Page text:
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abstract = "Purpose: Although significant amounts of vertical misalignment could have a noticeable effect on visual performance, there is no conclusive evidence about the effect of very small amount of vertical disparity on stereopsis and binocular vision. Hence, the aim of this study was to investigate the effects of induced vertical disparity on local and global stereopsis at near. Materials and Methods: Ninety participants wearing best-corrected refraction had local and global stereopsis tested with 0.5 and 1.0 prism diopter (Δ) vertical prism in front of their dominant and non-dominant eye in turn. This was compared to local and global stereopsis in the same subjects without vertical prism. Data were analyzed in SPSS.17 software using the independent samples T and the repeated measures ANOVA tests. Results: Induced vertical disparity decreases local and global stereopsis. This reduction is greater when vertical disparity is induced in front of the non-dominant eye and affects global more than local stereopsis. Repeated measures ANOVA showed differences in the mean stereopsis between the different measured states for local and global values. Local stereopsis thresholds were reduced by 10s of arc or less on average with 1.0Δ of induced vertical prism in front of either eye. However, global stereopsis thresholds were reduced by over 100s of arc by the same 1.0Δ of induced vertical prism. Conclusion: Induced vertical disparity affects global stereopsis thresholds by an order of magnitude (or a factor of 10) more than local stereopsis. Hence, using a test that measures global stereopsis such as the TNO is more sensitive to vertical misalignment than a test such as the Stereofly that measures local stereopsis. {\circledC} 2014 Informa Healthcare USA, Inc. All rights reserved: reproduction in whole or part not permitted.",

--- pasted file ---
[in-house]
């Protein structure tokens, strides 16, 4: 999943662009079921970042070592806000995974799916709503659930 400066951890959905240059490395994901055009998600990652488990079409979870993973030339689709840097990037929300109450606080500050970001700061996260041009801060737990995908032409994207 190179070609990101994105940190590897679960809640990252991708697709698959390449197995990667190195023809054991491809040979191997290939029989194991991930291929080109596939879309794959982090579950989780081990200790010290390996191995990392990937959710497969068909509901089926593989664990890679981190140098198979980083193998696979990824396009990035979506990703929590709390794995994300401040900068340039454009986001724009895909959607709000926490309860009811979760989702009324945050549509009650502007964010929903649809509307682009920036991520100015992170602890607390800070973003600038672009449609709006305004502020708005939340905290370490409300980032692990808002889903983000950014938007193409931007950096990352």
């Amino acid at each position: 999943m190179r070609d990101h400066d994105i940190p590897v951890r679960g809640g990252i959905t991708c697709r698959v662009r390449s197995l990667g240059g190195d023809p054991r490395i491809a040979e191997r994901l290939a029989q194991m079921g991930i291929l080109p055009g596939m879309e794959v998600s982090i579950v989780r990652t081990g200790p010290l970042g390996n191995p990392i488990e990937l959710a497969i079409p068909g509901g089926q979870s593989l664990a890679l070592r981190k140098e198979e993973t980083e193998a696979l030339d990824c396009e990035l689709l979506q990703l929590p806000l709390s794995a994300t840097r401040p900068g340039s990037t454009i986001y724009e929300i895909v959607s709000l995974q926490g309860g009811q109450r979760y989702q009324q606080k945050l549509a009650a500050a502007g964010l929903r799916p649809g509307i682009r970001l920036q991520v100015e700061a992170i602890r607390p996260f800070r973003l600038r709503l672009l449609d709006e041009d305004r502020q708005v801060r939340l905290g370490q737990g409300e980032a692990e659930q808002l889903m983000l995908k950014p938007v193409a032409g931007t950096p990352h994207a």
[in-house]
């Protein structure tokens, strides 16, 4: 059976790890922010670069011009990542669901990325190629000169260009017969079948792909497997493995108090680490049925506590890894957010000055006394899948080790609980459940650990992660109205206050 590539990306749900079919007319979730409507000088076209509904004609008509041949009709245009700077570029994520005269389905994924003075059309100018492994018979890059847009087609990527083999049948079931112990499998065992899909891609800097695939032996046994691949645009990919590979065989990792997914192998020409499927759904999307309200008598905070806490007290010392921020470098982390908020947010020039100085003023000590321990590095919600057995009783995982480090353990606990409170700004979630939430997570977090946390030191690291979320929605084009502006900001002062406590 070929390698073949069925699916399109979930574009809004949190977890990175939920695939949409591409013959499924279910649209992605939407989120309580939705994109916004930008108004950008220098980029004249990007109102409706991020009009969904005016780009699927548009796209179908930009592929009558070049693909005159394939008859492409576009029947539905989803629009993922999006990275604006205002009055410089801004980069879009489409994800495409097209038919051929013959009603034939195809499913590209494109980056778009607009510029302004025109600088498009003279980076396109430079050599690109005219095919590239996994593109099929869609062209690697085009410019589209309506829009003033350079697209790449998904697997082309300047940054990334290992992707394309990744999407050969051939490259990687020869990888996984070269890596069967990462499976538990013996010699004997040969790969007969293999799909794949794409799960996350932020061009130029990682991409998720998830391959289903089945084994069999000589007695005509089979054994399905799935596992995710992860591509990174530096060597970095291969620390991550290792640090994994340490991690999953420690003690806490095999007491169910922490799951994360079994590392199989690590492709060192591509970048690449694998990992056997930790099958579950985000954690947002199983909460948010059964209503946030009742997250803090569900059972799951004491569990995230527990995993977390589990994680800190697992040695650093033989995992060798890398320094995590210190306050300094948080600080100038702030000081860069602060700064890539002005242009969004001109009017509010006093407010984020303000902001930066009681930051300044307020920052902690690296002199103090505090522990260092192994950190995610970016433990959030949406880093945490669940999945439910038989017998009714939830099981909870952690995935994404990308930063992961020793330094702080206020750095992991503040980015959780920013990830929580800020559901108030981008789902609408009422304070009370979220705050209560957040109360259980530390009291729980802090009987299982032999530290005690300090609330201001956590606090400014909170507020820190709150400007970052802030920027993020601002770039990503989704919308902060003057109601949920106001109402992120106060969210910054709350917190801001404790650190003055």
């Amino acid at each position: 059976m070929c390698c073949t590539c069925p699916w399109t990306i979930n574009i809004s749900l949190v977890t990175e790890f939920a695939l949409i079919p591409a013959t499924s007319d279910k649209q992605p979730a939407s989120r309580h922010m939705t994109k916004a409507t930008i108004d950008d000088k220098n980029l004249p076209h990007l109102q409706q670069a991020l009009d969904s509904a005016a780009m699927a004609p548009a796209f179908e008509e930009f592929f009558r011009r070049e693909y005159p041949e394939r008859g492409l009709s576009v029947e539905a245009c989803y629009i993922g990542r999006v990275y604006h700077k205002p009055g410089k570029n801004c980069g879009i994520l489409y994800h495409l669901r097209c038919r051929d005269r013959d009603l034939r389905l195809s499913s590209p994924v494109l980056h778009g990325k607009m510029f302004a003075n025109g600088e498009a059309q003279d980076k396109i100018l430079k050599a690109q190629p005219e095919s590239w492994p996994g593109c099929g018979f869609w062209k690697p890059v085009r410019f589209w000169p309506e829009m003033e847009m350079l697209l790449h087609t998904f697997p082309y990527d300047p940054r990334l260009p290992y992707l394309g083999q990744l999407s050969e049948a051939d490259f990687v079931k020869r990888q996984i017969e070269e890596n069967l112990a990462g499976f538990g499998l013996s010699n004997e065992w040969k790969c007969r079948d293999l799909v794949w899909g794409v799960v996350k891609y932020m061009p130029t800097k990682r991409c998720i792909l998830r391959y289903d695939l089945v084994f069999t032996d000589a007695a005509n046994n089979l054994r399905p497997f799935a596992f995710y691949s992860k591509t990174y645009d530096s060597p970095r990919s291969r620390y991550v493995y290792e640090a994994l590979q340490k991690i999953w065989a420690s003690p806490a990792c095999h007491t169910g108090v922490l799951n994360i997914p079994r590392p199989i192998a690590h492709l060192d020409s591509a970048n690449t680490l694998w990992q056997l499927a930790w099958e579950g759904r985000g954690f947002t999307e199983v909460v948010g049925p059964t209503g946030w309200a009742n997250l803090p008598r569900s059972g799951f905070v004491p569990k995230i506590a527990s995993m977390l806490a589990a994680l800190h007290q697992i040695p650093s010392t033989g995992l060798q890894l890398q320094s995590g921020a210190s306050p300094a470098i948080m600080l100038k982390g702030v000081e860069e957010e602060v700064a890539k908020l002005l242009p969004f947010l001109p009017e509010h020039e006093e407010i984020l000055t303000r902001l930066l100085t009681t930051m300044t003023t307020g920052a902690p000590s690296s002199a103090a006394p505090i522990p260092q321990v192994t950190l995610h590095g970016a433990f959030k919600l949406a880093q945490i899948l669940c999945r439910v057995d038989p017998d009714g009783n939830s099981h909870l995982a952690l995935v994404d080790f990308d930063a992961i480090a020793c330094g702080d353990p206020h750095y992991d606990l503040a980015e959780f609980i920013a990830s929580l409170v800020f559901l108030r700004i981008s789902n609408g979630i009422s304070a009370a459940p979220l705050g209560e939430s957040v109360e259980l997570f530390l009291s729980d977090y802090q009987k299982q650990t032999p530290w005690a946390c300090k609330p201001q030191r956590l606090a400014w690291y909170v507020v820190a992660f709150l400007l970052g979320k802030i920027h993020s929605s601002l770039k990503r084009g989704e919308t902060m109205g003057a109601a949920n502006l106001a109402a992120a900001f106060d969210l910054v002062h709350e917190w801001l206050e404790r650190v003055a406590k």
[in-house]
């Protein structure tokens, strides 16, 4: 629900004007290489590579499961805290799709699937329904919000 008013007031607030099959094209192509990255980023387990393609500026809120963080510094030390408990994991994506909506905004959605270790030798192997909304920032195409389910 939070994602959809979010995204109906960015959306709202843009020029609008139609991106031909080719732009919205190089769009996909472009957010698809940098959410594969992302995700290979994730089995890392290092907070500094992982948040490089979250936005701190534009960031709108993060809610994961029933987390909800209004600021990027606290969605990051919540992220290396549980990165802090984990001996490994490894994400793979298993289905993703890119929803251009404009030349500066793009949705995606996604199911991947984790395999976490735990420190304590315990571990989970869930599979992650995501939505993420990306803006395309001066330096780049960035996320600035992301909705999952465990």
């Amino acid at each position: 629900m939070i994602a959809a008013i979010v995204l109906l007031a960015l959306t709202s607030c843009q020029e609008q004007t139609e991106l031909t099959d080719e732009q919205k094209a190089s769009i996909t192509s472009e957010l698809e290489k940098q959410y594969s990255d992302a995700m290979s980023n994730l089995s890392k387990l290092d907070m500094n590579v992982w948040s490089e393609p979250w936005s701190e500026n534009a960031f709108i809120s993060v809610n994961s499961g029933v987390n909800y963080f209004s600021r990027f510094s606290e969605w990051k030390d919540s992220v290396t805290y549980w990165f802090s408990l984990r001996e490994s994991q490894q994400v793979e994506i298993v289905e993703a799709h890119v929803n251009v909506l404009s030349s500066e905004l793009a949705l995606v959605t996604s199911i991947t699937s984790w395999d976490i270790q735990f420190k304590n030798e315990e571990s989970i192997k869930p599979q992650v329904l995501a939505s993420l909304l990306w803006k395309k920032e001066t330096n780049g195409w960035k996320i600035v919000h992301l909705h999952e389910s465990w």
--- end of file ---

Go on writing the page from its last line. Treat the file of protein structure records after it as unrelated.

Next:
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Induced vertical disparity effects on local and global stereopsis. / Momeni-Moghaddam, Hamed; Eperjesi, Frank; Kundart, James; Sabbaghi, Hamideh.

In: Current Eye Research, Vol. 39, No. 4, 04.2014, p. 411-415.

Research output: Contribution to journalArticle

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T1 - Induced vertical disparity effects on local and global stereopsis

AU - Momeni-Moghaddam, Hamed

AU - Eperjesi, Frank

AU - Kundart, James

AU - Sabbaghi, Hamideh

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N2 - Purpose: Although significant amounts of vertical misalignment could have a noticeable effect on visual performance, there is no conclusive evidence about the effect of very small amount of vertical disparity on stereopsis and binocular vision. Hence, the aim of this study was to investigate the effects of induced vertical disparity on local and global stereopsis at near. Materials and Methods: Ninety participants wearing best-corrected refraction had local and global stereopsis tested with 0.5 and 1.0 prism diopter (Δ) vertical prism in front of their dominant and non-dominant eye in turn. This was compared to local and global stereopsis in the same subjects without vertical prism. Data were analyzed in SPSS.17 software using the independent samples T and the repeated measures ANOVA tests. Results: Induced vertical disparity decreases local and global stereopsis. This reduction is greater when vertical disparity is induced in front of the non-dominant eye and affects global more than local stereopsis. Repeated measures ANOVA showed differences in the mean stereopsis between the different measured states for local and global values. Local stereopsis thresholds were reduced by 10s of arc or less on average with 1.0Δ of induced vertical prism in front of either eye. However, global stereopsis thresholds were reduced by over 100s of arc by the same 1.0Δ of induced vertical prism. Conclusion: Induced vertical disparity affects global stereopsis thresholds by an order of magnitude (or a factor of 10) more than local stereopsis. Hence, using a test that measures global stereopsis such as the TNO is more sensitive to vertical misalignment than a test such as the Stereofly that measures local stereopsis. © 2014 Informa Healthcare USA, Inc. All rights reserved: reproduction in whole or part not permitted.

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KW - dominant eye